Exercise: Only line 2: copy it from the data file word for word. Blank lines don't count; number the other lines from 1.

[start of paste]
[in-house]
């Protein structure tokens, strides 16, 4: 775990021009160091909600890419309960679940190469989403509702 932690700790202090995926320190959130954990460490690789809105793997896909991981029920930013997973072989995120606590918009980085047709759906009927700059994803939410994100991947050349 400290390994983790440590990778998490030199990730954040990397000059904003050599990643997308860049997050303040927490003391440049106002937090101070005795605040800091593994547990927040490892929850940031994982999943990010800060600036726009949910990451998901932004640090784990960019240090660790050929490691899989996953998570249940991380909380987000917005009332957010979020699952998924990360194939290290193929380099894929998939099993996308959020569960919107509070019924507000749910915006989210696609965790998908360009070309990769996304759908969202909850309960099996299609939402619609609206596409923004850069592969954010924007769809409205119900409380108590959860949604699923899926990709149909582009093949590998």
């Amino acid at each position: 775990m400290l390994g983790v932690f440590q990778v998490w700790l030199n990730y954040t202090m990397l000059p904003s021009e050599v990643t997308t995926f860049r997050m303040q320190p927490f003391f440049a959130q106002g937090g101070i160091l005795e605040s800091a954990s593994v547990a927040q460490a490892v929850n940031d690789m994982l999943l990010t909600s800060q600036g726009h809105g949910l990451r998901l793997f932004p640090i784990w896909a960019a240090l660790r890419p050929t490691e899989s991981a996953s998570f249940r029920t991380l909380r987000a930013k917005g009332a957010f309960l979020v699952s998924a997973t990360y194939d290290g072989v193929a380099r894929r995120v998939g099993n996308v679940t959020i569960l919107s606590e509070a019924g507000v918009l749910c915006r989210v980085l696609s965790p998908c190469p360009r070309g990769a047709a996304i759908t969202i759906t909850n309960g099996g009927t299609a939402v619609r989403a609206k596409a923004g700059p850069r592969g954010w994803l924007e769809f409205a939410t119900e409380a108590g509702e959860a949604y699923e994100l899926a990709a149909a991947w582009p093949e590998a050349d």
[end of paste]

């Protein structure tokens, strides 16, 4: 775990021009160091909600890419309960679940190469989403509702 932690700790202090995926320190959130954990460490690789809105793997896909991981029920930013997973072989995120606590918009980085047709759906009927700059994803939410994100991947050349 400290390994983790440590990778998490030199990730954040990397000059904003050599990643997308860049997050303040927490003391440049106002937090101070005795605040800091593994547990927040490892929850940031994982999943990010800060600036726009949910990451998901932004640090784990960019240090660790050929490691899989996953998570249940991380909380987000917005009332957010979020699952998924990360194939290290193929380099894929998939099993996308959020569960919107509070019924507000749910915006989210696609965790998908360009070309990769996304759908969202909850309960099996299609939402619609609206596409923004850069592969954010924007769809409205119900409380108590959860949604699923899926990709149909582009093949590998």